It’s a very humbling experience. I had to relearn to be patient as I try to learn a new coaching technique and new personalities of teammates. I made sure to give myself a break and not be too hard on myself and admit that others know more.
What is your trick to keep up with classwork and stay consistent in your game?
I’m really good at cramming. I try to have a schedule and I go to all my classes, which I highly advise. There’s a lot of communication with coaches and professors making sure you know what’s going on. I find study groups. You got to have priorities and really good time management.
Does playing a sport help you manage your time?
Yes. I wanted to have something to push myself so track would push me to stay in shape. It would be another outlet that I would have to be accountable for. I don’t really know what I would do with a lot of free time.
What is your daily routine while in season?
My daily routine consists of classes in the morning, ending with choir at noon. Afterwards, I usually eat something and my throwing practice runs from three in the afternoon to five. Here, we work on our technique and the specific throwing movements of our individual events. At least twice a week, and more in the offseason, we lift weights and conduct agility drills. After practice, I grab some supper and head to my dorm to see what I should accomplish that night.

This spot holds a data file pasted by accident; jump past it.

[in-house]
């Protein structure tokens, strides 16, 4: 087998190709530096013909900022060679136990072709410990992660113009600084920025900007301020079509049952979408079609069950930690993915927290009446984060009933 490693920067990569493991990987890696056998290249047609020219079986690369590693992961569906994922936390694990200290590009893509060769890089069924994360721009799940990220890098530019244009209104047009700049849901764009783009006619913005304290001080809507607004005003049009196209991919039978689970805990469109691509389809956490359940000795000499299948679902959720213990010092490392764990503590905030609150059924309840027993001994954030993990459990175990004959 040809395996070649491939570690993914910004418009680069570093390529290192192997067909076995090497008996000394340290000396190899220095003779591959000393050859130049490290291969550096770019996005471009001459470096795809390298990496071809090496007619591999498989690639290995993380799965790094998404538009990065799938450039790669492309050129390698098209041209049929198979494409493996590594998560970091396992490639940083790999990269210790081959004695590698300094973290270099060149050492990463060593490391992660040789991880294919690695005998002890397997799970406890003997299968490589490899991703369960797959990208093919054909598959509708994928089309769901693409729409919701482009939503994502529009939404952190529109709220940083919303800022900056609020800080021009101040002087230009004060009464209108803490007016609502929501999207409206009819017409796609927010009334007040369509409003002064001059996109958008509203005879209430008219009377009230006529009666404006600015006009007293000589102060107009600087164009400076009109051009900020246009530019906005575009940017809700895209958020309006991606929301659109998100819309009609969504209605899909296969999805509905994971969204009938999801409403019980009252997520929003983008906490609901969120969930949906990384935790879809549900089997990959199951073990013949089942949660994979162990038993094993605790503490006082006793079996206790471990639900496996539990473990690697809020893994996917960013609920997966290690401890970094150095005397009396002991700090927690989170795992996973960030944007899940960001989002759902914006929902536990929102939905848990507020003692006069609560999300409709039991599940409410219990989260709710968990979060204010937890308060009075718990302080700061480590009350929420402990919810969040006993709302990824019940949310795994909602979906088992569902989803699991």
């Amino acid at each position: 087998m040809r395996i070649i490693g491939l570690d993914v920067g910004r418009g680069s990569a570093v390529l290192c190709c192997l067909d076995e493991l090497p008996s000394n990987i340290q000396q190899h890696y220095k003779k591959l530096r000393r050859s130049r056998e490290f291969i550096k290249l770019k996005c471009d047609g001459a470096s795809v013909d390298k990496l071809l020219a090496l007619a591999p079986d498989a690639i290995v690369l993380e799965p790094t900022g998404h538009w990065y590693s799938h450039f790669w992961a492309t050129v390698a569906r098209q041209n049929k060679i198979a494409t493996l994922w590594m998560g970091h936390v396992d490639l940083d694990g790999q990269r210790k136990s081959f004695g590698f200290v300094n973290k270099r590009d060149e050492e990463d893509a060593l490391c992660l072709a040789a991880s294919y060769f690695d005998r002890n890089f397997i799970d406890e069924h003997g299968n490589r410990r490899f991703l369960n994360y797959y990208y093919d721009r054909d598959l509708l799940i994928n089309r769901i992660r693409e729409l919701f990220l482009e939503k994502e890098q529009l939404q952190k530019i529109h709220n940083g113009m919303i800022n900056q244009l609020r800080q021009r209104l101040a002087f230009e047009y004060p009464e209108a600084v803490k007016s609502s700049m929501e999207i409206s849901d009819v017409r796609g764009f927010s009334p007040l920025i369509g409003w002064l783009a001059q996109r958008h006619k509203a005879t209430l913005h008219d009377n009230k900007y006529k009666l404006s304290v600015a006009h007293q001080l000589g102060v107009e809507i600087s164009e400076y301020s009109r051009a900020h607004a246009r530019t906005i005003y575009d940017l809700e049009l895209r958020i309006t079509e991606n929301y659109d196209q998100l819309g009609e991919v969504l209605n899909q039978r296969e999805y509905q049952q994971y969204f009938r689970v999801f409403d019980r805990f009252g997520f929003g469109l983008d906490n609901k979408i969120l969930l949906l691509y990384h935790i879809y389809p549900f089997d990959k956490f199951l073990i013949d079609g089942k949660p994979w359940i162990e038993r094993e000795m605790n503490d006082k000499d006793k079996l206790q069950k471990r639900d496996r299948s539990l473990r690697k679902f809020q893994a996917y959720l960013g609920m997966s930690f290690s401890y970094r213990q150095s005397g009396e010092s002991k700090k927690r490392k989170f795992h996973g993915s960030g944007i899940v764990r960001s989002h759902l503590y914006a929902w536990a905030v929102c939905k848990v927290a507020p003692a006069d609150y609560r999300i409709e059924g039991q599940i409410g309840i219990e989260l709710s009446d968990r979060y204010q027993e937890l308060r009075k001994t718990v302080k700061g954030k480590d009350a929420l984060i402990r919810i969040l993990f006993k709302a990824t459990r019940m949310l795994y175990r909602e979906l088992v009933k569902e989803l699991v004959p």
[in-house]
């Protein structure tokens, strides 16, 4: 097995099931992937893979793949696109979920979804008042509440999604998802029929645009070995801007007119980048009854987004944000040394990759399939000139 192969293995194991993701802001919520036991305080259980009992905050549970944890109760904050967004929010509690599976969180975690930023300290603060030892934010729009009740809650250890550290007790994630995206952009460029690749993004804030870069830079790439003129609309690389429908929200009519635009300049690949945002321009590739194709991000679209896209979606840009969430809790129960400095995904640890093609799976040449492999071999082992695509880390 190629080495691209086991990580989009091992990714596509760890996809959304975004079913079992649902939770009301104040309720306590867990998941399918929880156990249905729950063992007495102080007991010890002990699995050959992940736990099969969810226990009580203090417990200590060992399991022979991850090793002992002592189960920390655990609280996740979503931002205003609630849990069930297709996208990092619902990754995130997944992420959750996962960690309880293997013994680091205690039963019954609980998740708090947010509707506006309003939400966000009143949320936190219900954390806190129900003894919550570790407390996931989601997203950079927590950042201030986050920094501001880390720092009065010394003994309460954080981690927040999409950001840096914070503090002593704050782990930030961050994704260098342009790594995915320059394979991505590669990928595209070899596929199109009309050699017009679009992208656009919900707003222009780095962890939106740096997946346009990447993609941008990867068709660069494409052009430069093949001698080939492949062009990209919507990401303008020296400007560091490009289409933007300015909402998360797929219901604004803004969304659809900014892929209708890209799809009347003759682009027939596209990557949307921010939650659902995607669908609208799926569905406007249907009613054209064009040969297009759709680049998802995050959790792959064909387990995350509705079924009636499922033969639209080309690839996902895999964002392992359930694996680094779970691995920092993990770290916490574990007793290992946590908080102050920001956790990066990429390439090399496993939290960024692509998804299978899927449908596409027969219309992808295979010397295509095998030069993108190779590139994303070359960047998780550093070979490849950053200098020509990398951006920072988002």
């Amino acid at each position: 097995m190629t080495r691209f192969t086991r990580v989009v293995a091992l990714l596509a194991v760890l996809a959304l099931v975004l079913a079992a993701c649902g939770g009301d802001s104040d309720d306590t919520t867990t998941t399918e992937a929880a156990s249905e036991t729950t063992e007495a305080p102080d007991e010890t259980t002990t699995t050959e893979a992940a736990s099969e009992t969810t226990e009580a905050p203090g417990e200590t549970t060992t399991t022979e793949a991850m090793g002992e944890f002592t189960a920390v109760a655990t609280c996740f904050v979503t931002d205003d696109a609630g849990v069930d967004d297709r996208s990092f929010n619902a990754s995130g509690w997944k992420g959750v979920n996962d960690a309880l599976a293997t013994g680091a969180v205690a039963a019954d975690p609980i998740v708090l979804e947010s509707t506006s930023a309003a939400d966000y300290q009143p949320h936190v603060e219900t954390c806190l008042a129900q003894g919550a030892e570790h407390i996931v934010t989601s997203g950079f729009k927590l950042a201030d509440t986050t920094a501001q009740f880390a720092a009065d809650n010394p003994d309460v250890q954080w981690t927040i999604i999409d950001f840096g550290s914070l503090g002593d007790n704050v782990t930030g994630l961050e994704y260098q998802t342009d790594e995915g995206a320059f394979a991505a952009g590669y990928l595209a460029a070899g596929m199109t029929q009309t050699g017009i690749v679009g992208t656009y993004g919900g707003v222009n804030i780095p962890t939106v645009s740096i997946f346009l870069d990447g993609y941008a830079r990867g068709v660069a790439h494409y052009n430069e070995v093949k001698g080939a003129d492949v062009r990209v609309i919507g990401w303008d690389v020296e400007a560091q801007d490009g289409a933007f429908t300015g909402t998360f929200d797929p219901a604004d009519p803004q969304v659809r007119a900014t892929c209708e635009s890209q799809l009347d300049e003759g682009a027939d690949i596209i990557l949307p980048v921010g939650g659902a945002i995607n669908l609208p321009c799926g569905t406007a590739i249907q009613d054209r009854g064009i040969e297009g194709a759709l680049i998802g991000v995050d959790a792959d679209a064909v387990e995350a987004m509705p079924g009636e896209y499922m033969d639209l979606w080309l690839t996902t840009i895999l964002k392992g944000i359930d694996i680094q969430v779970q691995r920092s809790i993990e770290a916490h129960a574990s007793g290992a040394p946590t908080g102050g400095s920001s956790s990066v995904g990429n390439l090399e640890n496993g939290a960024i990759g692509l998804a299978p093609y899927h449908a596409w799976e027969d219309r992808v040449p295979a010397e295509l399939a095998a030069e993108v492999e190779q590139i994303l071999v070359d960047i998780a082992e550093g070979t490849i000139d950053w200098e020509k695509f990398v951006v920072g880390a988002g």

What do you miss about playing in Crookston?
I miss making friends with other teams. In college, they kind of stick to their own groups. We would always go up to each other and talk about how the meet is going and you’d make friends with other towns. Last year, I was three feet away from going to state and that really hurt. But it was two of my friends going to state and although I was upset, I knew them and we had all grown up through the system.
How has throwing collegiately helped you prepare for life after school and sports?
I am hoping that I have better health habits and I’m discovering a bunch of knew habits. It also helps with being humble and being respectful. You have to find something that you like to balance out other stresses.
What advice would you give to someone thinking about playing a sport in college?
I would say do it, but be prepared to have good time management and dedicate yourself. It’s fun having the title of an athlete. I would definitely recommend it because it rounds you out as a person. You find a group of friends and it’s like another family you can count on.
How do you plan to stay around throwing when your competitive career is over?
I hope at some point in my life, I may assist growing athletes in the field events of track. Perhaps I will help coach a team in the future.
When your collegiate career comes to an end, do you think you'll be mentally ready?
As a freshman, I try not to think about the end as I still have so far to go. I am looking forward to finishing this outdoor season strong and can't wait to improve more over next year. The end will come, but if I keep my mentality and work ethic, I hope to end on a good note with myself and for the pride of my team and school.